John Muir, a cult hero to geography teachers nationwide and perhaps our country’s most eminent naturalist, once claimed: “the mountains are calling and I must go.” And it is by this mantra that the Glasgow University Mountaineering Club seems to abide.
The club, which recently celebrated its 50th anniversary, was formed in the aftermath of the Second World War for like-minded people to escape the drudgery of Glasgow city life and immerse themselves in the wild and stunning scenery Scotland has to offer. Since its humble beginnings the club has enjoyed exponential growth and now boasts a thriving community of over 170 enthusiastic members.
Two members of the club’s committee; Cathy MacIver, the club’s secretary, and Kat Torr, this year’s vice-president, recently spoke to the Guardian about the club.
GUMC seems very much like a family affair as MacIver talks about her inspiration to join the club: “My parents were both members at university and they had a big influence on my joining the club. To be fair it wasn’t quite as glamorous then, we’ve got the luxury of minibuses, they were forced to hitchhike instead!”
In contrast to MacIver, who grew up with mountains on the mind, Torr as a child disliked hill walking and only became involved through a flat mate and has never looked back since.
MacIver and Torr are in a high spirits on the back of a recent hugely successful trip to Aviemore, staying in the picturesque Nethy Bridge for a weekend.
It transpires that my definition of the word ‘mountaineering’ is comparitively limited. Aside from merely tramping about the hills, I come to realise it’s an all encompassing term for anything on a rock face or steep incline, from the tranquility of a gentle stroll to the adrenaline rush of extreme snow sports, from kayaking and rock climbing to mountainbiking.
The recent trip to Aviemore was centred around the latter, the group taking advantage of some near perfect conditions to get in some skiing down in the idyllic Cairngorm mountain range. MacIvor and Torr begrudgingly accept these ideal elements are a real rarity for those used to experiencing the worst that the highlands can throw at them.
The club travels a great deal around the country with trips ranging from the Peak and Lake Districts, the Welsh valleys, and out to the remote islands of the Hebrides. The club rarely goes abroad and with seemingly good reason: “People are always looking beyond Scotland for that great escape but they don’t realise the true wonders and beauty that can be found here. We are lucky enough to have some of the best landscapes in the world, why go search for what is on our doorstep?”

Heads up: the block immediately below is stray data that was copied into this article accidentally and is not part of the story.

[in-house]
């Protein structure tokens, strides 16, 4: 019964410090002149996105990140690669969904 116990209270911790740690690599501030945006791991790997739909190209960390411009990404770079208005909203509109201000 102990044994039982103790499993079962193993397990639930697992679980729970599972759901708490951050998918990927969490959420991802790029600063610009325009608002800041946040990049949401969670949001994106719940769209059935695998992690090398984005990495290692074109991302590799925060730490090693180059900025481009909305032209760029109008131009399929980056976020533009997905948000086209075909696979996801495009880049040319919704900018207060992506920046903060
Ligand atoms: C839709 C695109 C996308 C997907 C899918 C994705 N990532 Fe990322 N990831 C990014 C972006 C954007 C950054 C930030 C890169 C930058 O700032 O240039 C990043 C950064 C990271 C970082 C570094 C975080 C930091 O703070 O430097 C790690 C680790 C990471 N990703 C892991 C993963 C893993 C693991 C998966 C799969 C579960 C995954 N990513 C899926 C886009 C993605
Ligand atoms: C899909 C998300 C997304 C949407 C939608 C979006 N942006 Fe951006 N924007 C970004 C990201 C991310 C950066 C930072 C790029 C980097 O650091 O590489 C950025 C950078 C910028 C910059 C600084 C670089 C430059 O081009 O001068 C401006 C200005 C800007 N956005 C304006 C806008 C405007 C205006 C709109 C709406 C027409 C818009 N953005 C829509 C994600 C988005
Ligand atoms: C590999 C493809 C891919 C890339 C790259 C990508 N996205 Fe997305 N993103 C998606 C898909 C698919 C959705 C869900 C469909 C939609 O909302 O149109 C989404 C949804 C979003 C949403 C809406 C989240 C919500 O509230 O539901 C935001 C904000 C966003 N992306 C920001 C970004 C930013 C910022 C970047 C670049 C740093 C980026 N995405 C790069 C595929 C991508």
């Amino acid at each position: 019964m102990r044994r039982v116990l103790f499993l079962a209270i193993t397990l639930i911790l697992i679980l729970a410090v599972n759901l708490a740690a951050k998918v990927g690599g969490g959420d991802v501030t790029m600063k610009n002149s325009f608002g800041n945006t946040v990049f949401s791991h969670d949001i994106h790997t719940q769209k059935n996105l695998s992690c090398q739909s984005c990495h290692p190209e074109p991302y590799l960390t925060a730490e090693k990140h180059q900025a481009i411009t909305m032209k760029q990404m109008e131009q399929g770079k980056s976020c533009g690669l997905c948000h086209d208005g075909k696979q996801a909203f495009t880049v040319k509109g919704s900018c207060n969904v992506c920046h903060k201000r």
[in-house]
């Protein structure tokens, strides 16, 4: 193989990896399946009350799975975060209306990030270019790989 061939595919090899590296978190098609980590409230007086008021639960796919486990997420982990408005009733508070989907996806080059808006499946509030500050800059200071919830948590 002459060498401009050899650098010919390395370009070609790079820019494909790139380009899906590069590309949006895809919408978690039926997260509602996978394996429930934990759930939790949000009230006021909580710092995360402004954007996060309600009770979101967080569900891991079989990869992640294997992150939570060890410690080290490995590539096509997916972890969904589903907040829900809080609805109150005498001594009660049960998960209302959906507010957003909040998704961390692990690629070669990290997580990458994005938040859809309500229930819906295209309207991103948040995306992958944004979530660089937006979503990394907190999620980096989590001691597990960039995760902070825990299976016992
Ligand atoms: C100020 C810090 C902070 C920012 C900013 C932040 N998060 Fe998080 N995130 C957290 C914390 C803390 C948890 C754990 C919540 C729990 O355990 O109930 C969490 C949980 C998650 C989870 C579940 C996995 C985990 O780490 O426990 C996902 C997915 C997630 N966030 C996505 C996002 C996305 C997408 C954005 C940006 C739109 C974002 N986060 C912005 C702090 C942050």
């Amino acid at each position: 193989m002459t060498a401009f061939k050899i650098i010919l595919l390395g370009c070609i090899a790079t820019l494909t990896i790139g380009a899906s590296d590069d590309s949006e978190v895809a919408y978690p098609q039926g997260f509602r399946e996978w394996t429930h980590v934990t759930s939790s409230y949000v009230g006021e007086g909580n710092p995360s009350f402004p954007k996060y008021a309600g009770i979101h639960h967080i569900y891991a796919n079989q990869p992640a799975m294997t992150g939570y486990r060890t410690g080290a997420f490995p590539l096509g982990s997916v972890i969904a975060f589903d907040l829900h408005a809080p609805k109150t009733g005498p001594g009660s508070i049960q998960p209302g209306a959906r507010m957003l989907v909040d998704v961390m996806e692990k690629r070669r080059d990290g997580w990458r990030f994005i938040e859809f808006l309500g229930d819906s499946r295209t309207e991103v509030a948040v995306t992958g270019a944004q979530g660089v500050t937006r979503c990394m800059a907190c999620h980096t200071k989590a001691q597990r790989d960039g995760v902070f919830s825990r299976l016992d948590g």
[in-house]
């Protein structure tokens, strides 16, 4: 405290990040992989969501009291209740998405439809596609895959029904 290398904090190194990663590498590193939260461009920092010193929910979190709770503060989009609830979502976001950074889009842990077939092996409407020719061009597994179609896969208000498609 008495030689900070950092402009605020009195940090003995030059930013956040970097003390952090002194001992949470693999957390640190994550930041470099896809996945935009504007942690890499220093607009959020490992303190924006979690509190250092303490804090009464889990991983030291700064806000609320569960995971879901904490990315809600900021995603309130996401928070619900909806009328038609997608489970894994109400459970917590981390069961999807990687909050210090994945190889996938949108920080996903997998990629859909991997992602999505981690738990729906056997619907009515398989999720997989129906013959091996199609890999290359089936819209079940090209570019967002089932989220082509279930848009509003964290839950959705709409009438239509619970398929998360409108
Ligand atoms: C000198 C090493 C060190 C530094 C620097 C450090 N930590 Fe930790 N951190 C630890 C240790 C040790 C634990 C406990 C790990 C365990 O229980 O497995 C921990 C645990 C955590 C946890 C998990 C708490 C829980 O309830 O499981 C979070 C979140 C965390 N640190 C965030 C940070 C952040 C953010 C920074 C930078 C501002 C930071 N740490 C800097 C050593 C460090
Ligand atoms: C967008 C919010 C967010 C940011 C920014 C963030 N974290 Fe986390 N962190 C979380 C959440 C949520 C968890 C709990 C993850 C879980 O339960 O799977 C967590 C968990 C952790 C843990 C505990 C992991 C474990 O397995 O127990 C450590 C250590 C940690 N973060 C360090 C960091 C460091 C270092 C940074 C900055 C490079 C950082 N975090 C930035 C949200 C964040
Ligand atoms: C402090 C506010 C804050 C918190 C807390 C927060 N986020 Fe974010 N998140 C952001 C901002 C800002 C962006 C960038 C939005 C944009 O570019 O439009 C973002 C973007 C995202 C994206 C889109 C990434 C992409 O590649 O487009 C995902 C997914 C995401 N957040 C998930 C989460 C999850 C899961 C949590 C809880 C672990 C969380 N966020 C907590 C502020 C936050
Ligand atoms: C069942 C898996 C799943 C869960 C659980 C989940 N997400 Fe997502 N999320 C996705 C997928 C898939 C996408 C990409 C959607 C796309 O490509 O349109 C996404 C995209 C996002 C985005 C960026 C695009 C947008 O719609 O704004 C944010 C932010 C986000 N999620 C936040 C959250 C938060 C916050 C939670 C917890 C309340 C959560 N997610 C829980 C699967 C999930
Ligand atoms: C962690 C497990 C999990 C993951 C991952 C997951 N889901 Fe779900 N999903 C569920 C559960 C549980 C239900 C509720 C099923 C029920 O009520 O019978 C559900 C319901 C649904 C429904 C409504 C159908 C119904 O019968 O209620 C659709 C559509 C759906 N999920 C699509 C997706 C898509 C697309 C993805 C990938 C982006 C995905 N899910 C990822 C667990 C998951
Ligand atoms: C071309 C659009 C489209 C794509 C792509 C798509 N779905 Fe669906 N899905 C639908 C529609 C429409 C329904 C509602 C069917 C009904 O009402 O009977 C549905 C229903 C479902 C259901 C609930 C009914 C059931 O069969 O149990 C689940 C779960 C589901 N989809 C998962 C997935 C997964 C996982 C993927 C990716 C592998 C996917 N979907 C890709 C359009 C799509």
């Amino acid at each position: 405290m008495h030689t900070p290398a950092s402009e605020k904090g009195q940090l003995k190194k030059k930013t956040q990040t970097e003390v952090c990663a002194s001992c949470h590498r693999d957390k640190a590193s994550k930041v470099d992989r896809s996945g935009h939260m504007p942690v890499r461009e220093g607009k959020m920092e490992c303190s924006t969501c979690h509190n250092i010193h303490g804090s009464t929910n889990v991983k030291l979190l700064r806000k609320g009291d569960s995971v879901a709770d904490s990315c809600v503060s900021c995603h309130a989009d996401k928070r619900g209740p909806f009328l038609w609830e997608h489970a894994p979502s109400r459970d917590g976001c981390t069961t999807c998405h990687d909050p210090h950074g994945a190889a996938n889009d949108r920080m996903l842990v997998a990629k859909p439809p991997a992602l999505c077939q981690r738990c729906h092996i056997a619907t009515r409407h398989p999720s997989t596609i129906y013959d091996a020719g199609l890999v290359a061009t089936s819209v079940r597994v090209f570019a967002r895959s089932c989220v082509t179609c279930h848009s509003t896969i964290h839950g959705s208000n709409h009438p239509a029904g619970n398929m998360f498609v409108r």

Both MacIver and Torr are keen to stress that the club is no way aimed at just the elite: “It’s not about competition, it’s about the individual, achieving personal goals.”
In the months when the majority of us are getting bogged down with the trials and tribulations of exam life, Torr empahsises the advantage of the club as offering an opportunity to get away for the weekend and unwind.
The club definitely prides itself in focusing on its social aspect consisting of many smaller groups of friends who organise their own meets and weekends away. Members also take advantage of the local climbing centres situated in Ibrox and Kelvinhall.
A major part of the society revolves around its website and online forum, which has been running for 18 months and is actively used to organise meets, both in and outside the club. The banter is colourful to say the least.
The club has a social every Tuesday at 9pm at The Primary where new members are always welcome, and could very well be the perfect opportunity to keep New Year’s resolutions, which may be faltering by this point, intact…